As an entirely new roster of politicians takes statewide office next year, disability rights advocates are asking those future Texas leaders to work with lawmakers to address a struggling system of care for the state's most vulnerable population. But while their traditional allies in elective office — Democrats — appear up and down the ballot, those candidates are running well behind their Republican counterparts. And at a statewide candidates forum in Austin on Wednesday hosted by the disability rights groups Coalition of Texans with Disabilities, ADAPT of Texas and The Arc of Texas, not a single Republican candidate made an in-person appearance. Attorney General Greg Abbott, the Republican front-runner for governor who uses a wheelchair after being paralyzed three decades ago by a falling tree, submitted a questionnaire in his stead, citing a prior engagement (Walters, 9/25).
Georgia Health News: Report: Disabilities System Reform Needs More Work
State health officials have major work ahead to meet a July 2015 deadline with the federal government on improving care for Georgians with mental illness and developmental disabilities. That’s a key message of a report this month from an independent reviewer regarding the state’s five-year settlement agreement with the U.S. Department of Justice, reached in 2010 (Miller, 9/24).
The Associated Press: NY Mandates Insurance Coverage For Ostomy Supplies
New York will require health insurers to provide coverage for equipment and supplies for treating ostomies, intended to help ease the financial burden for people with the chronic condition. The amendments, signed this week by Gov. Andrew Cuomo, take effect Jan. 1. An ostomy is a surgically created opening in the body for the discharge of waste (9/24).
Kaiser Health News: Personal Attention Seen As Antidote To Rising Health Costs
Kevin Wiehrs is a nurse at a busy doctor’s office in Savannah, Ga. But instead of giving patients shots or taking blood pressure readings, his job is mostly talking with patients like Susan Johnson. Johnson, 63, a retired restaurant cook who receives Medicare and Medicaid, has diabetes, and she already met with her doctor. Afterwards, Wiehrs spends another half hour with her, talking through her medication, exercise and diet (McCammon, 9/25).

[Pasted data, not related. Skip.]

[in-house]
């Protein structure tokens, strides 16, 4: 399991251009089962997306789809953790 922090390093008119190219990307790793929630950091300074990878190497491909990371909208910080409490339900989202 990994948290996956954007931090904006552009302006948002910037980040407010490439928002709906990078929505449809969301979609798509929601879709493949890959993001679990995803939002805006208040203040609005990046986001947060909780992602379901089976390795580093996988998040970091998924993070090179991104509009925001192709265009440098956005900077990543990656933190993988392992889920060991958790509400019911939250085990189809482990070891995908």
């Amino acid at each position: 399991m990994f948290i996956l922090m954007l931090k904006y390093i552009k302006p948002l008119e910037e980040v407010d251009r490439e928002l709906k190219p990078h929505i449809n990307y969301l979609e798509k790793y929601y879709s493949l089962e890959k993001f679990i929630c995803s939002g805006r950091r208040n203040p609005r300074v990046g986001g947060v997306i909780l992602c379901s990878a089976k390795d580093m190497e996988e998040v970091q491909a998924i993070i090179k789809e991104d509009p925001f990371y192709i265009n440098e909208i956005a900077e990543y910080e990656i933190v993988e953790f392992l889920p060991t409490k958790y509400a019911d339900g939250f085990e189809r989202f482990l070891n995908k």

Baltimore Sun: Telemedicine Program Aims To Decrease Student Absences, Improve Performance
In the coming weeks, students at five Howard County elementary schools won't even need to leave the school building to consult with a doctor if they have a sore throat, a skin rash or an eye or ear infection. Instead, they'll have the opportunity to talk with a University of Maryland Children's Hospital Pediatrician remotely through Howard County's new telemedicine technology unveiled Monday. County officials expect the program to decrease absentee rates, improve students' educational performances and improve access to health care for students (Ames, 9/23).
Denver Post: Clinic Gets Health Services To Poor Kids
Concerned about the many students with no access to health care, two Jeffco Public School nurses set out to make sure children from low-income families could get high-quality care. Twenty-one years later, Karen Pramenko and Karen Conner appear to have accomplished their goal after the 1993 creation of Carin' Clinic, an Arvada-based nonprofit providing medical care to underserved youth that's getting bigger every year(Briggs, 9/25).
The Associated Press: Concerns Over Cost, Ethics Halt Texas Database Project
Plans for a massive health database have been postponed again after Texas health officials cited cost concerns, as well as the possibility that the company that won the tentative contract was receiving inside information from a state negotiator. The Health and Human Services Commission has further delayed the decades-old plan by ending negotiations this month with Truven Health Analytics of Ann Arbor, Mich., the Houston Chronicle reported. The "enterprise data warehouse" project is expected to be rebid, a process that could take months and cost the state tens of thousands of dollars in staff time (9/24).